RINGED SEAL } Pusa hispida
DESCRIPTION: Ringed seals, the most widespread Arctic marine mammal, have plump bodies decorated with prominent gray-white rings scattered across a light or dark gray coat. Adults vary widely in size but in Alaska, males average four feet in length and females average 3.6 feet. The average weight of adult Alaska ringed seals is 110 pounds, although pregnant females may exceed 220 pounds.
HABITAT: Ringed seals depend on sea ice to give birth, nurse pups, and haul out to complete the annual molt of their fur. Sea ice and snow also afford protection from polar bear and Arctic fox predators and provide insulation and shelter from extreme Arctic temperatures.
RANGE: Ringed seals have a wide circumpolar distribution in the seasonally and permanently ice-covered waters of the Northern Hemisphere, northward to the North Pole. In the North Pacific, they extend southward to the Bering Sea and southern Okhotsk Sea. In the North Atlantic, they extend southward to Newfoundland to the west and the Baltic Sea to the east.
MIGRATION: In winter to early summer, adult ringed seals occupy breeding areas primarily on stable landfast ice over the continental shelf along Arctic coasts, bays and inter-island channels. Younger seals usually occupy the outer, less-stable ice areas. As the sea ice retreats in late spring and summer, ringed seals in many regions move northward. During summer and fall when the sea-ice extent is at a minimum and has disappeared from many regions, ringed seals of all ages occur along the edge of the permanent pack ice, on near-shore ice remnants, or in open water.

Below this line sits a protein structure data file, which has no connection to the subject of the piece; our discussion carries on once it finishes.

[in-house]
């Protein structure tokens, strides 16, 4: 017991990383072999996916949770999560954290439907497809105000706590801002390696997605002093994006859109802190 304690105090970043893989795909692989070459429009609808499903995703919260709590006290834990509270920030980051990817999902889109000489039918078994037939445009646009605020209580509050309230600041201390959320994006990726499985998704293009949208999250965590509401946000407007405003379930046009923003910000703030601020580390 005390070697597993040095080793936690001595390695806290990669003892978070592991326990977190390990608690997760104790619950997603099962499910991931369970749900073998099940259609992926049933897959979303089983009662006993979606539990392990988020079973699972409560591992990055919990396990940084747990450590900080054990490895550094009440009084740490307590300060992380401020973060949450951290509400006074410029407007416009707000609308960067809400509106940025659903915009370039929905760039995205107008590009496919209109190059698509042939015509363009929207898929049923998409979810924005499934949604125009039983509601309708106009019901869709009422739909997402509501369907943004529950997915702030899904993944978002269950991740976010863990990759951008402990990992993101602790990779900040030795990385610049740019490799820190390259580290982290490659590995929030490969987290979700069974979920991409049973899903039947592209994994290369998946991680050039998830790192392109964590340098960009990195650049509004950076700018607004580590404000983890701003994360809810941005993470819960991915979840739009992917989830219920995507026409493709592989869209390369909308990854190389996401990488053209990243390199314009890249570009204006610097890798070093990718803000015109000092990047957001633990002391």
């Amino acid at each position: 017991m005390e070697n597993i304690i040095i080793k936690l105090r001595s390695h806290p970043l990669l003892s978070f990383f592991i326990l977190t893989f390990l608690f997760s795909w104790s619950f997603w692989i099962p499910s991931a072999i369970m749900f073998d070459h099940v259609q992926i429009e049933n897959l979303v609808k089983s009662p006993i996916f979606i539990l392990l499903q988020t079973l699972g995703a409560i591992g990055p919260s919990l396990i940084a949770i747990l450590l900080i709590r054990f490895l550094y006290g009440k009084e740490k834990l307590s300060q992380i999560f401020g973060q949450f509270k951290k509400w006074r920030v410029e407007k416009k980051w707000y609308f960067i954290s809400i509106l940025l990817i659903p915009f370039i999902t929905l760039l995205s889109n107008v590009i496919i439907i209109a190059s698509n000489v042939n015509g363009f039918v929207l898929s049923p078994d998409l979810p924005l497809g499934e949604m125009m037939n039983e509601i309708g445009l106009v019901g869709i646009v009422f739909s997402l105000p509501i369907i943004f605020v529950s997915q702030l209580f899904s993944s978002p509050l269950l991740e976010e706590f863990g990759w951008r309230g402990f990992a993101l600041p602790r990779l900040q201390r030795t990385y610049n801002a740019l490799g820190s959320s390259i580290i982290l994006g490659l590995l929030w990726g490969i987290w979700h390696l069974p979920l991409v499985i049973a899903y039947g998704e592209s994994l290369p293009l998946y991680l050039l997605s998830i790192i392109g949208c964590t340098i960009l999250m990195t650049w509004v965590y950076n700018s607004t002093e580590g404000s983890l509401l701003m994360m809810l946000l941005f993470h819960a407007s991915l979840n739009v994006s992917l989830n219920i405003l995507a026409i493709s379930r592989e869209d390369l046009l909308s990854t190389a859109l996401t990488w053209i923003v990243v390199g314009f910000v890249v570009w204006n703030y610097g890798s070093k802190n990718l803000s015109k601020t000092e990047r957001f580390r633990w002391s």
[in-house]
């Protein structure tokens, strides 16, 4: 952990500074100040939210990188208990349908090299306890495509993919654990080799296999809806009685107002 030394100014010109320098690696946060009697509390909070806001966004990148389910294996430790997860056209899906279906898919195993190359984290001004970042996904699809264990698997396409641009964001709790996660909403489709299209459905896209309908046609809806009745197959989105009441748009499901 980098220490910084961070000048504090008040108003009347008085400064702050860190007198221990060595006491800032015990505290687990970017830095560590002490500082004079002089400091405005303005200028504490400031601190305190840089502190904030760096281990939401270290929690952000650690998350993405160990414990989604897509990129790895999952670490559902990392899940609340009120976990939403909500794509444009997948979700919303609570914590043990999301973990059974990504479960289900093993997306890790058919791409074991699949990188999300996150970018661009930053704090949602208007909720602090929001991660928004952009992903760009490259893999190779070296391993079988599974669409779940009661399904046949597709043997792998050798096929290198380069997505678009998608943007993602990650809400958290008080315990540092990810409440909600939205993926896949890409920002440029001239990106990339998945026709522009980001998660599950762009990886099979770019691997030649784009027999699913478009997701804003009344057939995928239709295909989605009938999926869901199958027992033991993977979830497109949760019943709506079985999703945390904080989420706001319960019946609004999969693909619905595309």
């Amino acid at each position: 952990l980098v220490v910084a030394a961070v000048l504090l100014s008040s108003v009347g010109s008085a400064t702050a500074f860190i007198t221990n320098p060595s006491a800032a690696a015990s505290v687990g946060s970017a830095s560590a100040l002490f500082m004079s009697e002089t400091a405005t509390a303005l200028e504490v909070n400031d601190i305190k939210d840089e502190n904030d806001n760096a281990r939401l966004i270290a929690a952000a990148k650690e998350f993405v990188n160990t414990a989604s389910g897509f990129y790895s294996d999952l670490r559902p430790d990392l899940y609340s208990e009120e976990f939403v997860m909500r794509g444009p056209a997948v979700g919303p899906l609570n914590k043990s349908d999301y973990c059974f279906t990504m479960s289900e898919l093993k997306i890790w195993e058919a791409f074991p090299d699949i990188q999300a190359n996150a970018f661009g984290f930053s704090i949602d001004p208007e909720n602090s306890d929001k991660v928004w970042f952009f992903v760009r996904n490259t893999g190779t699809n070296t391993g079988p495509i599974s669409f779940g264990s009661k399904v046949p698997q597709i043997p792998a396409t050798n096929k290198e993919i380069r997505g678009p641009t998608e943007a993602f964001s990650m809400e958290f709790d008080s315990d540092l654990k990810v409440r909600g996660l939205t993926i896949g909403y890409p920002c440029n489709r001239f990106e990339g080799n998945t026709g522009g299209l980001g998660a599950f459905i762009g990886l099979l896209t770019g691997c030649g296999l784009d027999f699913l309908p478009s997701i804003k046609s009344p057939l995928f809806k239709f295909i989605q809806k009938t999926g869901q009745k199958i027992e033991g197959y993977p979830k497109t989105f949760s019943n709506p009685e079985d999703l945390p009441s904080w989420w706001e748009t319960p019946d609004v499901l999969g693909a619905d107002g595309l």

BREEDING: Females give birth to a single pup in a snow lair on the landfast ice or pack ice during March and April and nurse their pups for five to seven weeks. Mating generally occurs in the water one month after females have given birth. Gestation lasts until the next spring, when another pup is born.
LIFE CYCLE: Female seals reach sexual maturity at four to eight years of age, while males do so at five to seven years. Average life expectancy is 15 to 20 years, though seals can live at least 43 years. Ringed seals’ delayed maturity, low reproductive rates, high adult survival and high longevity make them slow to recover from population declines.
FEEDING: Ringed seals primarily eat fishes of the cod family (especially Arctic and saffron cod), krill, shrimp and other small crustaceans. The Arctic cod is the dominant prey in most localities.
THREATS: The primary threat to the ringed seal is global warming, which melts the sea ice it depends on for giving birth, nursing pups, resting and molting, and which depletes its prey through ocean acidification. Global warming exacerbates other threats to the ringed seal, including oil and gas development, shipping activities, fishery bycatch mortality, oil spills, ocean noise pollution, hunting, ocean contamination and human disturbance.
POPULATION TREND: Ringed seals are the most abundant Arctic seal and are thought to number more than one million individuals. Population trends for ringed seals are difficult to detect because there are few repeated or reliable abundance estimates. However, population declines have occurred in populations for which trends have been analyzed. Ringed seals in the Canadian Arctic are suffering reproductive failures, higher pup mortality, and decreased body condition due to earlier snow melt and breakup of sea ice.